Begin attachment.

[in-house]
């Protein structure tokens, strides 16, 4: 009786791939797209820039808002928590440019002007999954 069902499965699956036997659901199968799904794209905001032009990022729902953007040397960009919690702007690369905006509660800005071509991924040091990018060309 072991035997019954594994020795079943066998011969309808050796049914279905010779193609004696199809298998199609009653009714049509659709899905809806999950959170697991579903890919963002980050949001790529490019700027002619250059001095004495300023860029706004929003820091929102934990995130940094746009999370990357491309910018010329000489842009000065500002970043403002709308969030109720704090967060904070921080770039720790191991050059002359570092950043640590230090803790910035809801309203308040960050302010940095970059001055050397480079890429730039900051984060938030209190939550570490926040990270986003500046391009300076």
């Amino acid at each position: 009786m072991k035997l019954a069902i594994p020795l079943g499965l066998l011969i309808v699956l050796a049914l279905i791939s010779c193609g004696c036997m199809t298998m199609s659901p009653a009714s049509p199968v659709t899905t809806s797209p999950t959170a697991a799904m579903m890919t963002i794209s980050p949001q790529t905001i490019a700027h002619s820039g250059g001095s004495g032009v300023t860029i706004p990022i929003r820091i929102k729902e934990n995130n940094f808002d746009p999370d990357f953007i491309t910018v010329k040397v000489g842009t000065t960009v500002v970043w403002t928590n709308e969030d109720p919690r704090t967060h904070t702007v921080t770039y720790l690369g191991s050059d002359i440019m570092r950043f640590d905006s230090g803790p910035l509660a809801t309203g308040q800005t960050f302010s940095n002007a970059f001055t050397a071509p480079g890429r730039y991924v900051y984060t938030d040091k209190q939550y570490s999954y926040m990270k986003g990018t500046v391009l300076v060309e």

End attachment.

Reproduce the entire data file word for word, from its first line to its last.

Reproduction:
[in-house]
């Protein structure tokens, strides 16, 4: 009786791939797209820039808002928590440019002007999954 069902499965699956036997659901199968799904794209905001032009990022729902953007040397960009919690702007690369905006509660800005071509991924040091990018060309 072991035997019954594994020795079943066998011969309808050796049914279905010779193609004696199809298998199609009653009714049509659709899905809806999950959170697991579903890919963002980050949001790529490019700027002619250059001095004495300023860029706004929003820091929102934990995130940094746009999370990357491309910018010329000489842009000065500002970043403002709308969030109720704090967060904070921080770039720790191991050059002359570092950043640590230090803790910035809801309203308040960050302010940095970059001055050397480079890429730039900051984060938030209190939550570490926040990270986003500046391009300076």
């Amino acid at each position: 009786m072991k035997l019954a069902i594994p020795l079943g499965l066998l011969i309808v699956l050796a049914l279905i791939s010779c193609g004696c036997m199809t298998m199609s659901p009653a009714s049509p199968v659709t899905t809806s797209p999950t959170a697991a799904m579903m890919t963002i794209s980050p949001q790529t905001i490019a700027h002619s820039g250059g001095s004495g032009v300023t860029i706004p990022i929003r820091i929102k729902e934990n995130n940094f808002d746009p999370d990357f953007i491309t910018v010329k040397v000489g842009t000065t960009v500002v970043w403002t928590n709308e969030d109720p919690r704090t967060h904070t702007v921080t770039y720790l690369g191991s050059d002359i440019m570092r950043f640590d905006s230090g803790p910035l509660a809801t309203g308040q800005t960050f302010s940095n002007a970059f001055t050397a071509p480079g890429r730039y991924v900051y984060t938030d040091k209190q939550y570490s999954y926040m990270k986003g990018t500046v391009l300076v060309e």